AUSTRALIA has seen a downward shift in the age-standardised prevalence of raised blood pressure over the past 40 years, according to the findings of a new global analysis, but local experts have warned that we should not be complacent.

Professor Mark Nelson, professor and chair of the discipline of general practice at the University of Tasmania, welcomed the findings, but warned that it was important not to “rest on our laurels”.

“We’ve been doing really well, but it’s important to keep going,” said Professor Nelson, who was also one of the authors of the National Vascular Disease Prevention Alliance’s absolute risk management guidelines.

“Any time we have looked at risk factors – for example, smoking rates – and we’ve said we lead the world in the reduction of these risk factors, we usually stagnate or gradually increase again,” Professor Nelson told MJA InSight. “We need to keep an eye on this, to be progressive, and to introduce policies across all jurisdictions to support the reduction of all cardiovascular risk factors as they predispose you to other disease processes, which are becoming more important in an ageing society.”

Professor Nelson was commenting on research published in November 2016 in The Lancet that found that over the past 40 years, high-income countries have shifted from having the highest blood pressure levels in the world, to having the lowest levels.

The pooled analysis of 1479 population-based measurement studies covered more than 19 million participants over the 4 decades to 2015.

Globally, age-standardised prevalence of raised blood pressure decreased between 1975 and 2015 from 29.5% (95% credible interval, 24.2–35.0) to 24.1% (21.4–27.1) in men, and from 26.1% (21.7 –31.1) to 20.1% (17.8–22.5) in women. Raised blood pressure was defined as systolic blood pressure of 140 mmHg or higher, or diastolic blood pressure of 90 mmHg or higher.

“Although favourable trends continue in high-income and middle-income countries, and might also be happening in some middle-income regions, other low-income and middle-income regions are affected by rising, or at best stable but high, blood pressure,” the authors wrote.

The researchers found that the number of adults worldwide with raised blood pressure increased from 594 million in 1975, to 1.13 billion in 2015, with the increase largely in low- and middle-income countries. They said that the global increase in the number of adults with raised blood pressure was a net effect of population growth and ageing, while the decrease was due to declining age-specific prevalence.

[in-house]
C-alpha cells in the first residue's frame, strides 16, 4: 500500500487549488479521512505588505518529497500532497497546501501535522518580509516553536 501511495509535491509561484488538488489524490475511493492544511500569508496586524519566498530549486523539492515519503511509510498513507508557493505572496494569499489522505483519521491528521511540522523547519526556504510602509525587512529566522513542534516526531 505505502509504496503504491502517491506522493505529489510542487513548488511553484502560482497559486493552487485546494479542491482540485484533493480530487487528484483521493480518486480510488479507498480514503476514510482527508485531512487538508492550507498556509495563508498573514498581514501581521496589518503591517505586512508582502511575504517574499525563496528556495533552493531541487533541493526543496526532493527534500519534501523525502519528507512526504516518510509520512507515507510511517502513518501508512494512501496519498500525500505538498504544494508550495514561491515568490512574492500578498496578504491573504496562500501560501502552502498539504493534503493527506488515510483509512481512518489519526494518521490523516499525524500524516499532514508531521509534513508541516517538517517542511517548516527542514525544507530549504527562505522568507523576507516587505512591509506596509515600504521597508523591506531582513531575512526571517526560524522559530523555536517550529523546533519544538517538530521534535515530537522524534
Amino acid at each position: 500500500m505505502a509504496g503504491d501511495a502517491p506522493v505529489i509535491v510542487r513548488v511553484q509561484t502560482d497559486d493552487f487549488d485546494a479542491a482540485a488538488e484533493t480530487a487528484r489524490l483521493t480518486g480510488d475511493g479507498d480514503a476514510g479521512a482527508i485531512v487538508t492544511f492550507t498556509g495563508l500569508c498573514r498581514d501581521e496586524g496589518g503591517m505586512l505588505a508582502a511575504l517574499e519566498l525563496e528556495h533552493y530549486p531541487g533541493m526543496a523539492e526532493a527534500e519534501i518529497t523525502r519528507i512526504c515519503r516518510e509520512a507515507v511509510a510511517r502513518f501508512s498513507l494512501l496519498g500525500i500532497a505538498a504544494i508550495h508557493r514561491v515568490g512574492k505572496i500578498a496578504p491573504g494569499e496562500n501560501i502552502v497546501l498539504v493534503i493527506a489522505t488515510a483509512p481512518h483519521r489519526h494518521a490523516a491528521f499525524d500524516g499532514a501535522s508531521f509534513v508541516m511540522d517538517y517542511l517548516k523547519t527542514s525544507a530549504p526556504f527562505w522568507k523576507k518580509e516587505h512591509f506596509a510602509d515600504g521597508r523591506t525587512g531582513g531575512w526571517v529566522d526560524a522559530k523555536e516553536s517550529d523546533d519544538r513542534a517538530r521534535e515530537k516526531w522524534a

In 1975, Australia ranked 135th in the world with an age-standardised prevalence of raised blood pressure of 31.5%, and in 2015 this had fallen to 12.3%, giving Australia the sixth lowest prevalence of high blood pressure globally.

Professor Nelson said that much of the downward trend in Australia could be attributed to a general reduction in blood pressure on a population basis, as well as improved recognition and treatment.

“We have peak bodies such as the Stroke Foundation, the Heart Foundation, and the High Blood Pressure Research Council of Australia working towards this goal, and a well distributed and accessible primary health care system, so people who require treatment, get it,” Professor Nelson told MJA InSight.

He said that Australia’s Medical Benefits Schedule and Pharmaceutical Benefits Scheme meant that there was no cost disincentive in treating blood pressure.

“There has also been the maturation of the blood pressure-lowering pharmaceuticals. Many are off-patent now, generic and very cheap.”

Professor Clara Chow, head of the cardiovascular division of the George Institute for Global Health at the University of Sydney, said that although there was a downward trend in the age-standardised mean prevalence of high blood pressure, the decline in the overall prevalence was less pronounced.

“When compared to people the same age 25 years ago, we are on average doing better, but our population is getting older and we still have a lot of people living in our population with hypertension – they are just older people than they were 25 years ago,” Professor Chow told MJA InSight.

Still, she said, the news was positive. “It is good to see that hypertension doesn’t develop until we get older now, which means that we are preventing it starting earlier,” she said, pointing to education and low-cost pharmaceutical therapy as drivers of this trend.

Professor Chow agreed that it was important to maintain a strong focus on the recognition and management of raised blood pressure.

“We often see the effect of shifts in lifestyle latently, and there have been increases in overweight and obesity in our society, so everyone is looking to see if in 10 or 20 years’ time that will push our blood pressure up again,” Professor Chow said.

Of the trends in lower income countries, Professor Chow said that these countries were now experiencing a double burden of risk factors associated with western lifestyles and the lack of access to medications.

“They certainly have the double burden of increasing availability of processed foods, and inactivity, as well as lack of access to medications,” she said. “One thing to do would be to try to improve access to the drugs that we all take for granted here in Australia.”

Professor Chow said market forces meant that many of these medications were not available in low-income settings.

“It’s often market driven; people can’t afford them, so companies don’t sell them. But that’s a poor state of affairs,” said Professor Chow, who added that the inequity seemed all the more unfair given that many of these medications were manufactured in these low-income countries.


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